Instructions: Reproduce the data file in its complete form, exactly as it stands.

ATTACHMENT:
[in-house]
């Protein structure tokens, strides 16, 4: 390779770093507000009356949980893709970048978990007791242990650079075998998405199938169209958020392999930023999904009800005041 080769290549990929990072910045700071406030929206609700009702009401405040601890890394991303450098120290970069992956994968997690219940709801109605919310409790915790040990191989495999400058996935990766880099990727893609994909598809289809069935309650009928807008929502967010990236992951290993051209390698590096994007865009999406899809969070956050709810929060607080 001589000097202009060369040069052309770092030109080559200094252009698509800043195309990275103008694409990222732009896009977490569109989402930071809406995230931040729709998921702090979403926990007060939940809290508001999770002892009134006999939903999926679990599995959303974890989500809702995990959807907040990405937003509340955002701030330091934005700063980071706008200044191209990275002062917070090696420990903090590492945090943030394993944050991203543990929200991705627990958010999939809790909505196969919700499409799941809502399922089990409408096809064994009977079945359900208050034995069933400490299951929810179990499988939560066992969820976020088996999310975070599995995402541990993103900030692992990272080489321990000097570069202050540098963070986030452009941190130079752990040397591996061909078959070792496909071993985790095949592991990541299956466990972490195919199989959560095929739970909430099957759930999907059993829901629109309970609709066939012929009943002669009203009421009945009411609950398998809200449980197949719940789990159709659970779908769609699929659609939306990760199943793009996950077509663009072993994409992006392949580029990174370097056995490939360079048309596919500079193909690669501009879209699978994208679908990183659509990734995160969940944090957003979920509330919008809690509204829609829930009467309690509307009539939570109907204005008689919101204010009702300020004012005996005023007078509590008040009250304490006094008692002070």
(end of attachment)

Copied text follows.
[in-house]
């Protein structure tokens, strides 16, 4: 390779770093507000009356949980893709970048978990007791242990650079075998998405199938169209958020392999930023999904009800005041 080769290549990929990072910045700071406030929206609700009702009401405040601890890394991303450098120290970069992956994968997690219940709801109605919310409790915790040990191989495999400058996935990766880099990727893609994909598809289809069935309650009928807008929502967010990236992951290993051209390698590096994007865009999406899809969070956050709810929060607080 001589000097202009060369040069052309770092030109080559200094252009698509800043195309990275103008694409990222732009896009977490569109989402930071809406995230931040729709998921702090979403926990007060939940809290508001999770002892009134006999939903999926679990599995959303974890989500809702995990959807907040990405937003509340955002701030330091934005700063980071706008200044191209990275002062917070090696420990903090590492945090943030394993944050991203543990929200991705627990958010999939809790909505196969919700499409799941809502399922089990409408096809064994009977079945359900208050034995069933400490299951929810179990499988939560066992969820976020088996999310975070599995995402541990993103900030692992990272080489321990000097570069202050540098963070986030452009941190130079752990040397591996061909078959070792496909071993985790095949592991990541299956466990972490195919199989959560095929739970909430099957759930999907059993829901629109309970609709066939012929009943002669009203009421009945009411609950398998809200449980197949719940789990159709659970779908769609699929659609939306990760199943793009996950077509663009072993994409992006392949580029990174370097056995490939360079048309596919500079193909690669501009879209699978994208679908990183659509990734995160969940944090957003979920509330919008809690509204829609829930009467309690509307009539939570109907204005008689919101204010009702300020004012005996005023007078509590008040009250304490006094008692002070």